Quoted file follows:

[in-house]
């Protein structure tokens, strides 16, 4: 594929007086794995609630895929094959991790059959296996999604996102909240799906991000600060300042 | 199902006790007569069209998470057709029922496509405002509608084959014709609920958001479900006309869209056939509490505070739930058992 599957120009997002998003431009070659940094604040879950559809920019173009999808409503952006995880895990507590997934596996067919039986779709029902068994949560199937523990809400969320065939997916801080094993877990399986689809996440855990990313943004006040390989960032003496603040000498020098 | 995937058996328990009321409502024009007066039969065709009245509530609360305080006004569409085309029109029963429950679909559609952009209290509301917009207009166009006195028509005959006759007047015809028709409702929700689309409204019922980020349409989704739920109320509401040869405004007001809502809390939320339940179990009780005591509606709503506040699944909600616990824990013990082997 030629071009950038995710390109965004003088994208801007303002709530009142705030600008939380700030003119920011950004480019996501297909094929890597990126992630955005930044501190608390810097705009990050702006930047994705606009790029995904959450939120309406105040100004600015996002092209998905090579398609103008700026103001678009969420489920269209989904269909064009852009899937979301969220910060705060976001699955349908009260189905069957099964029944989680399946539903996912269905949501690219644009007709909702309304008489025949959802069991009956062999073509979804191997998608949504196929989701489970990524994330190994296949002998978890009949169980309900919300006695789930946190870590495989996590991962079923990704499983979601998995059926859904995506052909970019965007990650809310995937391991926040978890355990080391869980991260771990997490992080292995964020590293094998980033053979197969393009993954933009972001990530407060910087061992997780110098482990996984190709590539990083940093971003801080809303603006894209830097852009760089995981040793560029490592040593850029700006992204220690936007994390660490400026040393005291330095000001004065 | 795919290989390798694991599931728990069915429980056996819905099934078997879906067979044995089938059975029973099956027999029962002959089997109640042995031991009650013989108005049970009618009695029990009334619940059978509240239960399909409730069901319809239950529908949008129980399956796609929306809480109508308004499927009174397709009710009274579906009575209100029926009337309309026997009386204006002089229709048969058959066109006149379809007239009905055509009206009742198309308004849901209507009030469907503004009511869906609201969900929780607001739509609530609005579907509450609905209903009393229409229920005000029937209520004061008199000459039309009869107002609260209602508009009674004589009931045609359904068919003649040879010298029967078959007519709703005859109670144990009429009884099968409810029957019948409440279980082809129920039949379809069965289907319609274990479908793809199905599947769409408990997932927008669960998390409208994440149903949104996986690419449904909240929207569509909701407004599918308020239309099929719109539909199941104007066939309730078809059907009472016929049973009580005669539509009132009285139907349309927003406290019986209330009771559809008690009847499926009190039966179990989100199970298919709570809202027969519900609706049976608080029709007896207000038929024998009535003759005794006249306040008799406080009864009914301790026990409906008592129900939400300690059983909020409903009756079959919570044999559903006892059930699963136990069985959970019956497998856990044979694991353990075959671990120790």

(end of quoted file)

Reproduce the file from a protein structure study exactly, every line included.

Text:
[in-house]
């Protein structure tokens, strides 16, 4: 594929007086794995609630895929094959991790059959296996999604996102909240799906991000600060300042 | 199902006790007569069209998470057709029922496509405002509608084959014709609920958001479900006309869209056939509490505070739930058992 599957120009997002998003431009070659940094604040879950559809920019173009999808409503952006995880895990507590997934596996067919039986779709029902068994949560199937523990809400969320065939997916801080094993877990399986689809996440855990990313943004006040390989960032003496603040000498020098 | 995937058996328990009321409502024009007066039969065709009245509530609360305080006004569409085309029109029963429950679909559609952009209290509301917009207009166009006195028509005959006759007047015809028709409702929700689309409204019922980020349409989704739920109320509401040869405004007001809502809390939320339940179990009780005591509606709503506040699944909600616990824990013990082997 030629071009950038995710390109965004003088994208801007303002709530009142705030600008939380700030003119920011950004480019996501297909094929890597990126992630955005930044501190608390810097705009990050702006930047994705606009790029995904959450939120309406105040100004600015996002092209998905090579398609103008700026103001678009969420489920269209989904269909064009852009899937979301969220910060705060976001699955349908009260189905069957099964029944989680399946539903996912269905949501690219644009007709909702309304008489025949959802069991009956062999073509979804191997998608949504196929989701489970990524994330190994296949002998978890009949169980309900919300006695789930946190870590495989996590991962079923990704499983979601998995059926859904995506052909970019965007990650809310995937391991926040978890355990080391869980991260771990997490992080292995964020590293094998980033053979197969393009993954933009972001990530407060910087061992997780110098482990996984190709590539990083940093971003801080809303603006894209830097852009760089995981040793560029490592040593850029700006992204220690936007994390660490400026040393005291330095000001004065 | 795919290989390798694991599931728990069915429980056996819905099934078997879906067979044995089938059975029973099956027999029962002959089997109640042995031991009650013989108005049970009618009695029990009334619940059978509240239960399909409730069901319809239950529908949008129980399956796609929306809480109508308004499927009174397709009710009274579906009575209100029926009337309309026997009386204006002089229709048969058959066109006149379809007239009905055509009206009742198309308004849901209507009030469907503004009511869906609201969900929780607001739509609530609005579907509450609905209903009393229409229920005000029937209520004061008199000459039309009869107002609260209602508009009674004589009931045609359904068919003649040879010298029967078959007519709703005859109670144990009429009884099968409810029957019948409440279980082809129920039949379809069965289907319609274990479908793809199905599947769409408990997932927008669960998390409208994440149903949104996986690419449904909240929207569509909701407004599918308020239309099929719109539909199941104007066939309730078809059907009472016929049973009580005669539509009132009285139907349309927003406290019986209330009771559809008690009847499926009190039966179990989100199970298919709570809202027969519900609706049976608080029709007896207000038929024998009535003759005794006249306040008799406080009864009914301790026990409906008592129900939400300690059983909020409903009756079959919570044999559903006892059930699963136990069985959970019956497998856990044979694991353990075959671990120790």